7. How much should you exercise? First get fit and then challenge yourself to get to an even higher level. When people ask me how much exercise they should do for their brain, I tell them the best advice is to get fit and then continue challenging themselves. The prescription for how to do that will vary from person to person, but the research consistently shows that the more fit you are, the more resilient your brain becomes and the better it functions both cognitively and psychologically. If you get your body in shape, your mind will follow. Does that mean you have to look like an underwear model to enjoy the brain benefits of exercise? Not at all. In fact, many of the most convincing studies use walking as the mode of exercise. But I focus on getting fit because we know with certainty that having a normal body mass index and a robust cardiovascular system optimizes your brain. Any level of activity will help, certainly, but from a practical standpoint, if you’re going to bother doing something for your brain, you might as well do enough to protect your body against heart disease, diabetes, cancer, and the like. Body and brain are connected. Why not take care of both?

 

8. Find others to exercise with. Humans are social creatures and incorporating a social element in to your fitness/health will increase the chances that you’ll stick to your fitness plan.One of the best ways to get on a roll is to get in a group. The stimulus of social interaction starts your neurons firing like nothing else — it’s complicated, challenging, rewarding, and fun. And when you combine this sort of mental activity with the priming effect of exercise, you’re maximizing the growth potential of your brain. Exercise cues up the building blocks of learning, and social interaction cements them in place. Princeton neuroscientist Elizabeth Gould, a pioneer in the field of neurogenesis whose research focuses on how experience and environment change the brain, has studied the different effects of exercise on animals living alone versus those living in a group. She has found that social interaction has a powerful impact on neurogenesis. In one experiment, after twelve days of running, rodents housed in social groups showed a significant increase in neurogenesis over others that exercised just as much but were kept in isolation. In fact, the isolated runners had the same low level of cell proliferation as group-housed controls that didn’t exercise. The reason has to do with the stress hormone cortisol. In her study, published in Nature Neuroscience in 2006, Gould found that while all the runners had elevated cortisol during exercise, levels for the isolated group were also high at other times of the day. In other words, cortisol won out over neurogenesis in the isolated condition, but social support “blunted the reactivity” of the HPA axis and kept the stress hormone from interfering with growth. Does that mean that going for a run by yourself is bad news? Not at all.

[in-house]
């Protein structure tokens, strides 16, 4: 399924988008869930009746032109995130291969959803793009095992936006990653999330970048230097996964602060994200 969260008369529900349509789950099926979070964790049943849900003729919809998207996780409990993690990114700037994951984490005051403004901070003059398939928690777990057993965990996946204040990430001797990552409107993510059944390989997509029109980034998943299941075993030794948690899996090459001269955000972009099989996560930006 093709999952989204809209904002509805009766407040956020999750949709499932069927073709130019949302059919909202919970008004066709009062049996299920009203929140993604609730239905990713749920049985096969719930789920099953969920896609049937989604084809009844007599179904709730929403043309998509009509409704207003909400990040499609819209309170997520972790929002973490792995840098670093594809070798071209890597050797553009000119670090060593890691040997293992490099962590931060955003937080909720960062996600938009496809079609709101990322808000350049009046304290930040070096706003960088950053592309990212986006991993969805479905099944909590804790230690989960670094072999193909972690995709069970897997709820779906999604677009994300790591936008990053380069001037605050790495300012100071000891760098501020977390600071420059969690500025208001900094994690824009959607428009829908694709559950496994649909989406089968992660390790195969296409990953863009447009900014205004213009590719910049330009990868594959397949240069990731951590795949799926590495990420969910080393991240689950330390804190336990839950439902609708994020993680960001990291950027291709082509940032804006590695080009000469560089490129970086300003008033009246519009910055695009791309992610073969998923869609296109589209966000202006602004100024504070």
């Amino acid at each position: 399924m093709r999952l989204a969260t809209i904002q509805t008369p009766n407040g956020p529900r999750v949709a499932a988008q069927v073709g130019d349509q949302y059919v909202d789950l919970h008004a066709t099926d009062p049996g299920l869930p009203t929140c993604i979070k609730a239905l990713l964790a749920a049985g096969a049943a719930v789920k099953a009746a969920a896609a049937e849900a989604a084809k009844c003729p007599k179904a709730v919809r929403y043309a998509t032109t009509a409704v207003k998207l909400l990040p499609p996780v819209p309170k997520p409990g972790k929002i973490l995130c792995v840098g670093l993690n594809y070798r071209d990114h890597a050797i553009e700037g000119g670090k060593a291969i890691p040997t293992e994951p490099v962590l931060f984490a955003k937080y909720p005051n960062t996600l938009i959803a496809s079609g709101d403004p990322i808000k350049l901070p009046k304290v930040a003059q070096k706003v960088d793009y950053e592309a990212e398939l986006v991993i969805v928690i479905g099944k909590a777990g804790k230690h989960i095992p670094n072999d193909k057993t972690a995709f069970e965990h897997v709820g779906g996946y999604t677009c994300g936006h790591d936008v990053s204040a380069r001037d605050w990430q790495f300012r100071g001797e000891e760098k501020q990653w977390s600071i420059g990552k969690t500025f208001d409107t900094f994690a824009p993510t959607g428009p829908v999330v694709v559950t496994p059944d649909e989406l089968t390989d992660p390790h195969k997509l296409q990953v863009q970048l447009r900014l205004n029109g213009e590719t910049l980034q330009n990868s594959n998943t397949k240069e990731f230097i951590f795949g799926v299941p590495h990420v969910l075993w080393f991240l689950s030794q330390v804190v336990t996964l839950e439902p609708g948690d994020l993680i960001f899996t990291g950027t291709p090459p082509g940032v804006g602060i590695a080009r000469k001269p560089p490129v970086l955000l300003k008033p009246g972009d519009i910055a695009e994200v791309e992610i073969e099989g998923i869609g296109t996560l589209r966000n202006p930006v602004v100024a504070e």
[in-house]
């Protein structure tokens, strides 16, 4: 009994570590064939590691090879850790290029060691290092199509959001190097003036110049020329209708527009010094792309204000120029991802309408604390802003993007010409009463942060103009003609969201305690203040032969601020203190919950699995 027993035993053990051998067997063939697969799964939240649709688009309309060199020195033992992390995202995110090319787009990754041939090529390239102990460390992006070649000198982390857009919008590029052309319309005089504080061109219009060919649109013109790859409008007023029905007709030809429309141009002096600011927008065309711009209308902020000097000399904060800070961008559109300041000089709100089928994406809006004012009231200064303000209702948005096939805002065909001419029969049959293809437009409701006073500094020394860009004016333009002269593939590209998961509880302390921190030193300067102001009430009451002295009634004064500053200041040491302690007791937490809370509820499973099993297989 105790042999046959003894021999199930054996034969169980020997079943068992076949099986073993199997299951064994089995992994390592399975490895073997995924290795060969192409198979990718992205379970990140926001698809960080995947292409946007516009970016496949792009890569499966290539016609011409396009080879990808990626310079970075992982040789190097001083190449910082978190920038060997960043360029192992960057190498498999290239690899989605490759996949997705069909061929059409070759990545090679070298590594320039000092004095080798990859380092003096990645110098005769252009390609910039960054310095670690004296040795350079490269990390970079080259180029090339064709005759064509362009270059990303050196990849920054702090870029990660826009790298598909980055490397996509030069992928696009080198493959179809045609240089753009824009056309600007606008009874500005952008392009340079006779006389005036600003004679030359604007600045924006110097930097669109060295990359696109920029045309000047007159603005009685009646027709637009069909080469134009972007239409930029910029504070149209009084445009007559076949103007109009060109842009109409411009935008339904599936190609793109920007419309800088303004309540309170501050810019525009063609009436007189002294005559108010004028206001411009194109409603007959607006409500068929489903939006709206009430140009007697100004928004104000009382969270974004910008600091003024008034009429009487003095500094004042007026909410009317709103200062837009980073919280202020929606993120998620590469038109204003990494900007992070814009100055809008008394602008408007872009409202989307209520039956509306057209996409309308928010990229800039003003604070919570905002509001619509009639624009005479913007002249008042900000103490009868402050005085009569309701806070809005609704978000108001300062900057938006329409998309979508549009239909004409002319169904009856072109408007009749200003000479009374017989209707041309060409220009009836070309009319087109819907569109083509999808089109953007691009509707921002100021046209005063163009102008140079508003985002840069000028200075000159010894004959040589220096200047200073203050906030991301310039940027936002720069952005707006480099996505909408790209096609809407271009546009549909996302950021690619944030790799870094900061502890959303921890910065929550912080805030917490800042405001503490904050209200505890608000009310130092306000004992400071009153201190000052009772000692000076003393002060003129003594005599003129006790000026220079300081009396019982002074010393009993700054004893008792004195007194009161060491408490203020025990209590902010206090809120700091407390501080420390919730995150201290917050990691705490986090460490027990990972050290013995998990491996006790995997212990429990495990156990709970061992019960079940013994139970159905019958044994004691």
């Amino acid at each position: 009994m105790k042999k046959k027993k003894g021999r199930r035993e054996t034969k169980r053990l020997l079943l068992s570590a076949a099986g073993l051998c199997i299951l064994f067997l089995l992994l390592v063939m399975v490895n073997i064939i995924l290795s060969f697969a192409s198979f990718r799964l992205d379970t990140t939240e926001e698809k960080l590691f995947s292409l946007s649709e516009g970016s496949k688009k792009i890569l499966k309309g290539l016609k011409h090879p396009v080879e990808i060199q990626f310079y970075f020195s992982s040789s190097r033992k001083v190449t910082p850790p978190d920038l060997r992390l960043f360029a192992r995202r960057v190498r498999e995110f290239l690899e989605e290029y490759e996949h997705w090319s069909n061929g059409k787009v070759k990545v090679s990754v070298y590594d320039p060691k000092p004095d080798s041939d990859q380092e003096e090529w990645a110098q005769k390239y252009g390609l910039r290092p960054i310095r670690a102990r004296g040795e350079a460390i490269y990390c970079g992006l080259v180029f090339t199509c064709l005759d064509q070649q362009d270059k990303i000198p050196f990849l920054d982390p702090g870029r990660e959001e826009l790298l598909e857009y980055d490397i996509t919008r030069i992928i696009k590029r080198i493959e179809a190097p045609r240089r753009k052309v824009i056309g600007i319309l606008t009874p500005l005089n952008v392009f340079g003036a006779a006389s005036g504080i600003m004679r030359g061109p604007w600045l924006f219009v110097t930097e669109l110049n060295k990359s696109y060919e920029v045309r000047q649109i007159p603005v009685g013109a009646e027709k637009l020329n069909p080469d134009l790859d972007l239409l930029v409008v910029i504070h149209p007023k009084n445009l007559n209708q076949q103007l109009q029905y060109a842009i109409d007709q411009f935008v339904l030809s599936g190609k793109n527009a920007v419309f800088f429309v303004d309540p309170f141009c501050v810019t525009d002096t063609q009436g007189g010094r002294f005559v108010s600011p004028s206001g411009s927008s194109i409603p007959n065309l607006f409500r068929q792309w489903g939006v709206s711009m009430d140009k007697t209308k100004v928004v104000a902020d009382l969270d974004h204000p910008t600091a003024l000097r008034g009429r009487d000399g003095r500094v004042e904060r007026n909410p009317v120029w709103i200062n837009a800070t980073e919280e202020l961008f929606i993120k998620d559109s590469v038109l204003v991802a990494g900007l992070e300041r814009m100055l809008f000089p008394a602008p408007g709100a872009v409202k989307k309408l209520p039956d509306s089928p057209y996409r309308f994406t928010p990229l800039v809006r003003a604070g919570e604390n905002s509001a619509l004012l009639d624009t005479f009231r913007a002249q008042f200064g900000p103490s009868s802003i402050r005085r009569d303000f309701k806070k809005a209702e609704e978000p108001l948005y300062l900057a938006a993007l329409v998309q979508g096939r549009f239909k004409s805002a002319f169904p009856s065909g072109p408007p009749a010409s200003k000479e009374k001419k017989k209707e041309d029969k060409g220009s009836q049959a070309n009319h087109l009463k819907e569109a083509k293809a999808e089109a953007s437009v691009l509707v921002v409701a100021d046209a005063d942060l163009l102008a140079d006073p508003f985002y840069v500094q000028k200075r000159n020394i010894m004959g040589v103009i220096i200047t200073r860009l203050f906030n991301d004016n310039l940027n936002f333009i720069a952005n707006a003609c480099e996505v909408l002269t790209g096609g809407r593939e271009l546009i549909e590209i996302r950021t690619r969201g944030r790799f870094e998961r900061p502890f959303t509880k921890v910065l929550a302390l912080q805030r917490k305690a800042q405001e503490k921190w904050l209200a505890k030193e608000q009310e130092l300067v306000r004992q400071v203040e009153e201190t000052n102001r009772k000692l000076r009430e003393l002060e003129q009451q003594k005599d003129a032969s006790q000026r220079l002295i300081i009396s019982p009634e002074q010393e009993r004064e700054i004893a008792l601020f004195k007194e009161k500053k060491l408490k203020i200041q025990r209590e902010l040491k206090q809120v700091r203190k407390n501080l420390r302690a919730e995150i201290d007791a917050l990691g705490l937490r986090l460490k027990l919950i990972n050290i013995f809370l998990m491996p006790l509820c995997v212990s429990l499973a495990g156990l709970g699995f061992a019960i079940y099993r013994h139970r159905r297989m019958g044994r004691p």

By Ryan Timothy Lee

 

Thank you for reading! Please share this post with someone who you think will benefit from it. Also, join my Facebook group here, to receive exclusive content and updates on posts. If you have any book requests or recommendations, I’d love to hear them out so please let me know through an e-mail at bookstakeaway@gmail.com.

 

My rating:
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Check out the book here:
Amazon US